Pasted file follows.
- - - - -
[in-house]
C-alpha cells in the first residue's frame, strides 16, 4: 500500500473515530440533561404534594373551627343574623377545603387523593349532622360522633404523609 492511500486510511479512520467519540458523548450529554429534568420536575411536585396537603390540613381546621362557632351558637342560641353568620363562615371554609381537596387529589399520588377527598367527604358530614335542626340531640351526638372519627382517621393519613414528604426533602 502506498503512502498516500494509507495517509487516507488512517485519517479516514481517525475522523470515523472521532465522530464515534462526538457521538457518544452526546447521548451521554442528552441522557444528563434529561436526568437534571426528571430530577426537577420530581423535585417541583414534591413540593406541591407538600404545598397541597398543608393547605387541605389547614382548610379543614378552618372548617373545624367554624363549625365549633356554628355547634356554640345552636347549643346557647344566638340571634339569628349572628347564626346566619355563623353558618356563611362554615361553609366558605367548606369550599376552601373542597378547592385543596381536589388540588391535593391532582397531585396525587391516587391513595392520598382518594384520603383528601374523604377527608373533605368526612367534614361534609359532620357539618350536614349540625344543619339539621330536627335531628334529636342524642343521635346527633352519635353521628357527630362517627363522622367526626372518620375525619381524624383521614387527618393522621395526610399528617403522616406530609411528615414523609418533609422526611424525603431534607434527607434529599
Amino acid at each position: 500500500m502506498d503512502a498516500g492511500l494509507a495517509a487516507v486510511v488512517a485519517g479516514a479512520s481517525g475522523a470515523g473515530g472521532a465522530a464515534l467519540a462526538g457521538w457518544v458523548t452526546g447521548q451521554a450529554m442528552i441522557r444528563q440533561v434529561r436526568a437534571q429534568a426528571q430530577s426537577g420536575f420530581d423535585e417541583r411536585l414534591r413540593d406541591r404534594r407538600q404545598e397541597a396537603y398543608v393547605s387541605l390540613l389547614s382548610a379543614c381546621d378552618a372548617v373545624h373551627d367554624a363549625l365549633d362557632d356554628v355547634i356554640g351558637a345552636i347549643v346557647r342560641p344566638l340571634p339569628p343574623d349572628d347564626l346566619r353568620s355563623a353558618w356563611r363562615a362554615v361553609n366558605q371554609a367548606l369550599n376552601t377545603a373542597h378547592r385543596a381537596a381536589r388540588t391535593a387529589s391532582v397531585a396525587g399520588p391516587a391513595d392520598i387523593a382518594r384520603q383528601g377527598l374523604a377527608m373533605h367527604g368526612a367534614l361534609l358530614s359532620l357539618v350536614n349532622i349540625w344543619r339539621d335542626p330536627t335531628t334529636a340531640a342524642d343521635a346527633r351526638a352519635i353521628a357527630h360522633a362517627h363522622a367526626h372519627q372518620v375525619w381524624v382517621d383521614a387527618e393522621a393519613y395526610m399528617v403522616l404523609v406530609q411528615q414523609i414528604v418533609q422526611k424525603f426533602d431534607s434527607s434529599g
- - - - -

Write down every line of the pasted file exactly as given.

[in-house]
C-alpha cells in the first residue's frame, strides 16, 4: 500500500473515530440533561404534594373551627343574623377545603387523593349532622360522633404523609 492511500486510511479512520467519540458523548450529554429534568420536575411536585396537603390540613381546621362557632351558637342560641353568620363562615371554609381537596387529589399520588377527598367527604358530614335542626340531640351526638372519627382517621393519613414528604426533602 502506498503512502498516500494509507495517509487516507488512517485519517479516514481517525475522523470515523472521532465522530464515534462526538457521538457518544452526546447521548451521554442528552441522557444528563434529561436526568437534571426528571430530577426537577420530581423535585417541583414534591413540593406541591407538600404545598397541597398543608393547605387541605389547614382548610379543614378552618372548617373545624367554624363549625365549633356554628355547634356554640345552636347549643346557647344566638340571634339569628349572628347564626346566619355563623353558618356563611362554615361553609366558605367548606369550599376552601373542597378547592385543596381536589388540588391535593391532582397531585396525587391516587391513595392520598382518594384520603383528601374523604377527608373533605368526612367534614361534609359532620357539618350536614349540625344543619339539621330536627335531628334529636342524642343521635346527633352519635353521628357527630362517627363522622367526626372518620375525619381524624383521614387527618393522621395526610399528617403522616406530609411528615414523609418533609422526611424525603431534607434527607434529599
Amino acid at each position: 500500500m502506498d503512502a498516500g492511500l494509507a495517509a487516507v486510511v488512517a485519517g479516514a479512520s481517525g475522523a470515523g473515530g472521532a465522530a464515534l467519540a462526538g457521538w457518544v458523548t452526546g447521548q451521554a450529554m442528552i441522557r444528563q440533561v434529561r436526568a437534571q429534568a426528571q430530577s426537577g420536575f420530581d423535585e417541583r411536585l414534591r413540593d406541591r404534594r407538600q404545598e397541597a396537603y398543608v393547605s387541605l390540613l389547614s382548610a379543614c381546621d378552618a372548617v373545624h373551627d367554624a363549625l365549633d362557632d356554628v355547634i356554640g351558637a345552636i347549643v346557647r342560641p344566638l340571634p339569628p343574623d349572628d347564626l346566619r353568620s355563623a353558618w356563611r363562615a362554615v361553609n366558605q371554609a367548606l369550599n376552601t377545603a373542597h378547592r385543596a381537596a381536589r388540588t391535593a387529589s391532582v397531585a396525587g399520588p391516587a391513595d392520598i387523593a382518594r384520603q383528601g377527598l374523604a377527608m373533605h367527604g368526612a367534614l361534609l358530614s359532620l357539618v350536614n349532622i349540625w344543619r339539621d335542626p330536627t335531628t334529636a340531640a342524642d343521635a346527633r351526638a352519635i353521628a357527630h360522633a362517627h363522622a367526626h372519627q372518620v375525619w381524624v382517621d383521614a387527618e393522621a393519613y395526610m399528617v403522616l404523609v406530609q411528615q414523609i414528604v418533609q422526611k424525603f426533602d431534607s434527607s434529599g